A stylus can come in a variety of shapes, and you should consider them all before selecting one. Be sure to check the specs on all of these before making your final decision, including the Audio Technica MicroLine, Shure MicroRidge, Dynavector, and JICO SAS.
Shibata styluses have elliptical shapes. By using this shape, the stylus can read groove walls in areas that are not contacted by simpler shapes. Meanwhile, Van Den Hull styluses are complex asymmetrical shapes that can mimic vinyl cutter heads. Despite its higher price, audiophiles who value their records will be pleased with the Shibata.
Adjusting a cartridge’s azimuth
To achieve optimal stereo imaging, turntable cartridge angles must be adjusted. A cartridge positioned at the wrong angle causes left and right channel signals to leak into one another, resulting in significantly poorer audio quality. Tonearm manufacturers provide an azimuth-setting tool that you can use to fix this problem.
Aligning the turntable cartridge with the record surface is the first step in adjusting the azimuth. The cartridge should be aligned parallel to the surface, to begin with.
Using this method, you will be able to adjust the angle in the most subtle way possible. After the cartridge is centered and parallel to the record surface, you can adjust the azimuth by moving it slightly.
A turntable cartridge’s azimuth can be adjusted by checking the tracking force next. When the Hi-Fi cartridge is vertical, this force is exerted. Each cartridge has a tracking force specification set by the manufacturer. The number eighteen on a graduated ring corresponds to a 1.8 g tracking force.
Adjust the stylus and cantilever alignment once you have determined the azimuth angle. A 45-degree angle should also be maintained between the stylus and the cantilever. Stylus alignment will not be accurate if the cantilever is not straight.
A 3dB improvement can be achieved when the zenith angle is correct. By reducing the zenith angle by 5%, the IMD% can also be reduced. As well as narrowing crosstalk, the angle can also reduce noise. You can even narrow it down to 0.5 dB with fine adjustments.
Getting your turntable cartridge aligned correctly is the first step in improving its performance. It is an important step that can make a significant difference in the quality of your records' sound. Don’t forget that alignment isn’t easy. Aligning gauges is necessary to ensure the best alignment.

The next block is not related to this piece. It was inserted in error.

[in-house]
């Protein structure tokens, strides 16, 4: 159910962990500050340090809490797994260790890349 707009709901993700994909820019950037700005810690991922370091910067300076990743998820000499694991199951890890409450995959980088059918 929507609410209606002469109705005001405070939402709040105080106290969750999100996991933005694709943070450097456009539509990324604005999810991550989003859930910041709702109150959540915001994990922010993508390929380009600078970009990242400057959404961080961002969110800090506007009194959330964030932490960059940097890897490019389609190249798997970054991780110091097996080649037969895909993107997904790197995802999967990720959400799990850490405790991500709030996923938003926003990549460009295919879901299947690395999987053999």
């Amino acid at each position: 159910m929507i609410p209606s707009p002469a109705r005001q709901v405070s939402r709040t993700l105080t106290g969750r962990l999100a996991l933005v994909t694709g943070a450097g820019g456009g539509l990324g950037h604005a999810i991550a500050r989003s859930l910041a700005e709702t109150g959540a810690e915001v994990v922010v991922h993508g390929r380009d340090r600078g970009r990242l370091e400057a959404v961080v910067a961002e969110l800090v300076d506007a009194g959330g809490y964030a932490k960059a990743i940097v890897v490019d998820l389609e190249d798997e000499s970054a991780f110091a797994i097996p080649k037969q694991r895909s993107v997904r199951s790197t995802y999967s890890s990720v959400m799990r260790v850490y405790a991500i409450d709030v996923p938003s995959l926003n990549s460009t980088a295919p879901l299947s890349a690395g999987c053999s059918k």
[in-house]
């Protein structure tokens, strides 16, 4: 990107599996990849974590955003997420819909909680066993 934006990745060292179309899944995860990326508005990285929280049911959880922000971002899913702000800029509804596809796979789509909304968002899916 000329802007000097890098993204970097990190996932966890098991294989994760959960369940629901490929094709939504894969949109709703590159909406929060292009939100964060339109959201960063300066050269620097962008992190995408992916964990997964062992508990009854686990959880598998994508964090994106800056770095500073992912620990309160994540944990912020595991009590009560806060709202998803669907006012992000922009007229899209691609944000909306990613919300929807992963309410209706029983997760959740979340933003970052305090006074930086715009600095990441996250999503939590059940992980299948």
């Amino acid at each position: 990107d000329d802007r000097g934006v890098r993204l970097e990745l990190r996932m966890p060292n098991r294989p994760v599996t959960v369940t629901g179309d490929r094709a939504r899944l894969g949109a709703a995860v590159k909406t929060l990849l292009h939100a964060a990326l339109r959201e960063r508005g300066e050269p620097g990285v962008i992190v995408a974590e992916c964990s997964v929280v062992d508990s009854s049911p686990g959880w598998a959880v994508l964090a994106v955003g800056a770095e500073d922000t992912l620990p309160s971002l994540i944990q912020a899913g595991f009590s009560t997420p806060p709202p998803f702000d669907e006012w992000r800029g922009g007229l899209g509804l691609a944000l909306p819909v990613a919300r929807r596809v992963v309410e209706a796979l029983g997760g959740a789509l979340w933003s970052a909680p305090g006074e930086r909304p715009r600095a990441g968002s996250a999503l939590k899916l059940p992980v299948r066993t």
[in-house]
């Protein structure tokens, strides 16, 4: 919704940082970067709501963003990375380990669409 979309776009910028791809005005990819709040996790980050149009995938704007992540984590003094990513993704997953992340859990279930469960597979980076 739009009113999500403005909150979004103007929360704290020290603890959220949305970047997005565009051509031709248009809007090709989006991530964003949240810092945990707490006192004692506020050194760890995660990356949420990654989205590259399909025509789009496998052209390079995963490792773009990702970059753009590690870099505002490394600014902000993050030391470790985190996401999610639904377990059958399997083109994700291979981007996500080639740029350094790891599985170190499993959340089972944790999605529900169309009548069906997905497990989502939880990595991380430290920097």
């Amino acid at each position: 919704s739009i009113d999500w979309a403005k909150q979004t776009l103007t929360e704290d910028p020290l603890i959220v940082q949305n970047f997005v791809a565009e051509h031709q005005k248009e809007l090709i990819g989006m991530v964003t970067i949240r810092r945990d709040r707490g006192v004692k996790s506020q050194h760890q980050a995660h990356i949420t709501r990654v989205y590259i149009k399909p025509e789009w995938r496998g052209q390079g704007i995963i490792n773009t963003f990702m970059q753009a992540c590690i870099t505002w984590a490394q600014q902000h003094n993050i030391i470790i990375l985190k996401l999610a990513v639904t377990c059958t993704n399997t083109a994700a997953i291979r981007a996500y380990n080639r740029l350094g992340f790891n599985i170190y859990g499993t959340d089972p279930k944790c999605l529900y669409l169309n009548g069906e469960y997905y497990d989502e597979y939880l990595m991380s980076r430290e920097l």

After adjusting the overhang of the cartridge, the next step is to adjust the cartridge itself. A stylus overhang refers to the distance between the tip of the stylus and the center spindle. It is possible to adjust the protractor by observing the tip of the stylus with its guidelines while it is placed on the platter. Don’t overtighten or under-tighten the screws.
How to Align a Turntable Cartridge
While aligning a cartridge on a turntable, several factors should be considered. Pivoting the tonearm, anti-skating force, and Baerwald’s two-point alignment are three factors to consider. For proper alignment, a cartridge must be twisted side-to-side and moved forward.
It is possible to adjust pivoting tonearms in order to ensure accurate cartridge alignment. It is essential to make this adjustment for accurate turntable playback. Tonearm adjustment requires consideration of several factors. For example, mounting distances (the distance between the pivot and the platter spindle) and offset angles (the angle between the cartridge cantilever and the pivot to the line of the stylus) must be considered. Additionally, pivoting tonearms have an overhang, which is the distance between the stylus and the platter’s spindle.
The length of the cartridge must be known before adjusting a tonearm. Tonearms are often referred to as the “pinnacle” of turntables since they are the main component. For accurate geometric alignment, the distance from the pivot to the needle-point of the tonearm must be measured.
When you have identified the pivot angle, use a protractor with a two-point system to determine the cartridge’s exact position. You will be able to avoid trial and error in the alignment process this way. Aligning angles can be done with a straightedge and a protractor.
Tonearms that pivot can also be adjusted to achieve optimal alignment if they are positioned in the same direction. An inaccurate alignment will occur if you have a skewed tonearm. Stylus alignment will be crooked and unaligned with a skewed tonearm.